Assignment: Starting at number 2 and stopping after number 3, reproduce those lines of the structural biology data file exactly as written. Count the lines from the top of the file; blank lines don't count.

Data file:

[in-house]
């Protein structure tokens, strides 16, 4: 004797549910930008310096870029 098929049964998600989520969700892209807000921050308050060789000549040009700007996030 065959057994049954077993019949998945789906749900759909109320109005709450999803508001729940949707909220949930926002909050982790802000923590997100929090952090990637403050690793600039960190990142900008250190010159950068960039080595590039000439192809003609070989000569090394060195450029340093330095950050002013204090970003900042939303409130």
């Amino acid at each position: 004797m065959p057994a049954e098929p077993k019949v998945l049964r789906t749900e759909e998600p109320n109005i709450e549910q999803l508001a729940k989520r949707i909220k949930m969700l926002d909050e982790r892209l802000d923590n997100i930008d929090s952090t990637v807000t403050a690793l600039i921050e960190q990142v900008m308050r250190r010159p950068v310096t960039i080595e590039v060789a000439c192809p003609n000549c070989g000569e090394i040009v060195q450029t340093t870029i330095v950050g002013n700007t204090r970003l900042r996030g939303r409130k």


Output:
């Protein structure tokens, strides 16, 4: 004797549910930008310096870029 098929049964998600989520969700892209807000921050308050060789000549040009700007996030 065959057994049954077993019949998945789906749900759909109320109005709450999803508001729940949707909220949930926002909050982790802000923590997100929090952090990637403050690793600039960190990142900008250190010159950068960039080595590039000439192809003609070989000569090394060195450029340093330095950050002013204090970003900042939303409130």
């Amino acid at each position: 004797m065959p057994a049954e098929p077993k019949v998945l049964r789906t749900e759909e998600p109320n109005i709450e549910q999803l508001a729940k989520r949707i909220k949930m969700l926002d909050e982790r892209l802000d923590n997100i930008d929090s952090t990637v807000t403050a690793l600039i921050e960190q990142v900008m308050r250190r010159p950068v310096t960039i080595e590039v060789a000439c192809p003609n000549c070989g000569e090394i040009v060195q450029t340093t870029i330095v950050g002013n700007t204090r970003l900042r996030g939303r409130k």